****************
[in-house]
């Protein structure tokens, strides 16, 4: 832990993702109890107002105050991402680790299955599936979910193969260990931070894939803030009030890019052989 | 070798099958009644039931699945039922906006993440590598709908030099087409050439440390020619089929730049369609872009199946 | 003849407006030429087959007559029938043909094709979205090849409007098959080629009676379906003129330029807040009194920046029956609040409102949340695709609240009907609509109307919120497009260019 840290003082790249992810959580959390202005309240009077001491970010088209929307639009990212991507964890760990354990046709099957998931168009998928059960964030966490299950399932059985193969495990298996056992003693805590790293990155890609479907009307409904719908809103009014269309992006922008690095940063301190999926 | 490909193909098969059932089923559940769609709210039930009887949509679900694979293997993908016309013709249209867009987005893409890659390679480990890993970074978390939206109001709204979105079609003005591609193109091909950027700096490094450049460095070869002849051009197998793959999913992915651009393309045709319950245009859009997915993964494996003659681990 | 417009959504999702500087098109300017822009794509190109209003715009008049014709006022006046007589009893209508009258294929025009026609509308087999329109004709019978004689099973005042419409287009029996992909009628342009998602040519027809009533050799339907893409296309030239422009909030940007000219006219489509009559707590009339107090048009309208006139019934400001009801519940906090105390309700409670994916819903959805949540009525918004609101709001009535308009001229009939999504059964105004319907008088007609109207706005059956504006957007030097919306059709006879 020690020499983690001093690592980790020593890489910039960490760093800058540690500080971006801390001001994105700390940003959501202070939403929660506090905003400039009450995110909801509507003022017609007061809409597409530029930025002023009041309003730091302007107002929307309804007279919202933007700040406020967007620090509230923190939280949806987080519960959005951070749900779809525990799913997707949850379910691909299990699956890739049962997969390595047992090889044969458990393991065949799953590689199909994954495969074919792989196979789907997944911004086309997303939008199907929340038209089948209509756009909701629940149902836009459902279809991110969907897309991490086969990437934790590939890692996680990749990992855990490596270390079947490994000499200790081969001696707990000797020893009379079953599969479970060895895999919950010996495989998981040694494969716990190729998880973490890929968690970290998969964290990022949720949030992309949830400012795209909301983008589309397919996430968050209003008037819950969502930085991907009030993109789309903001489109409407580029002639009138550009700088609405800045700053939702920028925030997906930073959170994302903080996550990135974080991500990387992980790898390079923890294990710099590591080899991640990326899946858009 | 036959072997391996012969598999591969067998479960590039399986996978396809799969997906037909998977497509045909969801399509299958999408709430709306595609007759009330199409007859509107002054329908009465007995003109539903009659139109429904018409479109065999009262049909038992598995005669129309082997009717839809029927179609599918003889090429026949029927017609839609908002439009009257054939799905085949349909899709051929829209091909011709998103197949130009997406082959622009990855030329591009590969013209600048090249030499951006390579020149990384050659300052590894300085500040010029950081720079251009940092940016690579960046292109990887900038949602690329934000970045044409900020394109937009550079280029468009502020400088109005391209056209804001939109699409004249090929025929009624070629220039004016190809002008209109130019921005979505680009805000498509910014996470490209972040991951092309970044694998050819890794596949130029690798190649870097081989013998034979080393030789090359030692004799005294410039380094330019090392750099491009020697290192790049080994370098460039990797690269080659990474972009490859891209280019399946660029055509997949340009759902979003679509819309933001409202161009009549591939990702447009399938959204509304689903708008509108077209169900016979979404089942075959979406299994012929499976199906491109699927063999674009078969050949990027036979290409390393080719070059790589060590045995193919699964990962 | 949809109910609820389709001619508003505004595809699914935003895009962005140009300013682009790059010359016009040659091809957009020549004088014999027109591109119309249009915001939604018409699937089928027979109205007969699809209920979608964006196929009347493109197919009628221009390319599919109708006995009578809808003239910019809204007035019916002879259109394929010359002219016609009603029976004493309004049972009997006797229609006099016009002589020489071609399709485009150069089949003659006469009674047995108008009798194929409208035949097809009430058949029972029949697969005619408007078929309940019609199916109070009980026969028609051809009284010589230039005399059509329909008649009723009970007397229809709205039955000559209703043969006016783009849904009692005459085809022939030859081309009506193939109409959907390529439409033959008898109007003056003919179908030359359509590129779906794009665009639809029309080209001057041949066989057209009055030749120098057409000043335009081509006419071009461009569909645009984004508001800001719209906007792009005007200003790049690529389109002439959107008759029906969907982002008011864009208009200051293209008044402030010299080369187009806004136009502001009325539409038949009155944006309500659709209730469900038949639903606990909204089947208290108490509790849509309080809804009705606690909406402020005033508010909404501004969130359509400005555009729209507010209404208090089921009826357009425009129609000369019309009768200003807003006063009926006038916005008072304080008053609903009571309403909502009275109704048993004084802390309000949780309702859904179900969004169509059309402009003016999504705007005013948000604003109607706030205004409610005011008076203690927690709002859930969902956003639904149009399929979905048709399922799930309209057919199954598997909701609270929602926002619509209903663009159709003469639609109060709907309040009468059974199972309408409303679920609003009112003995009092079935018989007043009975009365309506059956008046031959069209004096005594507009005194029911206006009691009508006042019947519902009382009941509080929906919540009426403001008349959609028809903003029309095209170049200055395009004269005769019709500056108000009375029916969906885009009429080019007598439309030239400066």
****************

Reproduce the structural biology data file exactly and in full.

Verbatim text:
[in-house]
């Protein structure tokens, strides 16, 4: 832990993702109890107002105050991402680790299955599936979910193969260990931070894939803030009030890019052989 | 070798099958009644039931699945039922906006993440590598709908030099087409050439440390020619089929730049369609872009199946 | 003849407006030429087959007559029938043909094709979205090849409007098959080629009676379906003129330029807040009194920046029956609040409102949340695709609240009907609509109307919120497009260019 840290003082790249992810959580959390202005309240009077001491970010088209929307639009990212991507964890760990354990046709099957998931168009998928059960964030966490299950399932059985193969495990298996056992003693805590790293990155890609479907009307409904719908809103009014269309992006922008690095940063301190999926 | 490909193909098969059932089923559940769609709210039930009887949509679900694979293997993908016309013709249209867009987005893409890659390679480990890993970074978390939206109001709204979105079609003005591609193109091909950027700096490094450049460095070869002849051009197998793959999913992915651009393309045709319950245009859009997915993964494996003659681990 | 417009959504999702500087098109300017822009794509190109209003715009008049014709006022006046007589009893209508009258294929025009026609509308087999329109004709019978004689099973005042419409287009029996992909009628342009998602040519027809009533050799339907893409296309030239422009909030940007000219006219489509009559707590009339107090048009309208006139019934400001009801519940906090105390309700409670994916819903959805949540009525918004609101709001009535308009001229009939999504059964105004319907008088007609109207706005059956504006957007030097919306059709006879 020690020499983690001093690592980790020593890489910039960490760093800058540690500080971006801390001001994105700390940003959501202070939403929660506090905003400039009450995110909801509507003022017609007061809409597409530029930025002023009041309003730091302007107002929307309804007279919202933007700040406020967007620090509230923190939280949806987080519960959005951070749900779809525990799913997707949850379910691909299990699956890739049962997969390595047992090889044969458990393991065949799953590689199909994954495969074919792989196979789907997944911004086309997303939008199907929340038209089948209509756009909701629940149902836009459902279809991110969907897309991490086969990437934790590939890692996680990749990992855990490596270390079947490994000499200790081969001696707990000797020893009379079953599969479970060895895999919950010996495989998981040694494969716990190729998880973490890929968690970290998969964290990022949720949030992309949830400012795209909301983008589309397919996430968050209003008037819950969502930085991907009030993109789309903001489109409407580029002639009138550009700088609405800045700053939702920028925030997906930073959170994302903080996550990135974080991500990387992980790898390079923890294990710099590591080899991640990326899946858009 | 036959072997391996012969598999591969067998479960590039399986996978396809799969997906037909998977497509045909969801399509299958999408709430709306595609007759009330199409007859509107002054329908009465007995003109539903009659139109429904018409479109065999009262049909038992598995005669129309082997009717839809029927179609599918003889090429026949029927017609839609908002439009009257054939799905085949349909899709051929829209091909011709998103197949130009997406082959622009990855030329591009590969013209600048090249030499951006390579020149990384050659300052590894300085500040010029950081720079251009940092940016690579960046292109990887900038949602690329934000970045044409900020394109937009550079280029468009502020400088109005391209056209804001939109699409004249090929025929009624070629220039004016190809002008209109130019921005979505680009805000498509910014996470490209972040991951092309970044694998050819890794596949130029690798190649870097081989013998034979080393030789090359030692004799005294410039380094330019090392750099491009020697290192790049080994370098460039990797690269080659990474972009490859891209280019399946660029055509997949340009759902979003679509819309933001409202161009009549591939990702447009399938959204509304689903708008509108077209169900016979979404089942075959979406299994012929499976199906491109699927063999674009078969050949990027036979290409390393080719070059790589060590045995193919699964990962 | 949809109910609820389709001619508003505004595809699914935003895009962005140009300013682009790059010359016009040659091809957009020549004088014999027109591109119309249009915001939604018409699937089928027979109205007969699809209920979608964006196929009347493109197919009628221009390319599919109708006995009578809808003239910019809204007035019916002879259109394929010359002219016609009603029976004493309004049972009997006797229609006099016009002589020489071609399709485009150069089949003659006469009674047995108008009798194929409208035949097809009430058949029972029949697969005619408007078929309940019609199916109070009980026969028609051809009284010589230039005399059509329909008649009723009970007397229809709205039955000559209703043969006016783009849904009692005459085809022939030859081309009506193939109409959907390529439409033959008898109007003056003919179908030359359509590129779906794009665009639809029309080209001057041949066989057209009055030749120098057409000043335009081509006419071009461009569909645009984004508001800001719209906007792009005007200003790049690529389109002439959107008759029906969907982002008011864009208009200051293209008044402030010299080369187009806004136009502001009325539409038949009155944006309500659709209730469900038949639903606990909204089947208290108490509790849509309080809804009705606690909406402020005033508010909404501004969130359509400005555009729209507010209404208090089921009826357009425009129609000369019309009768200003807003006063009926006038916005008072304080008053609903009571309403909502009275109704048993004084802390309000949780309702859904179900969004169509059309402009003016999504705007005013948000604003109607706030205004409610005011008076203690927690709002859930969902956003639904149009399929979905048709399922799930309209057919199954598997909701609270929602926002619509209903663009159709003469639609109060709907309040009468059974199972309408409303679920609003009112003995009092079935018989007043009975009365309506059956008046031959069209004096005594507009005194029911206006009691009508006042019947519902009382009941509080929906919540009426403001008349959609028809903003029309095209170049200055395009004269005769019709500056108000009375029916969906885009009429080019007598439309030239400066």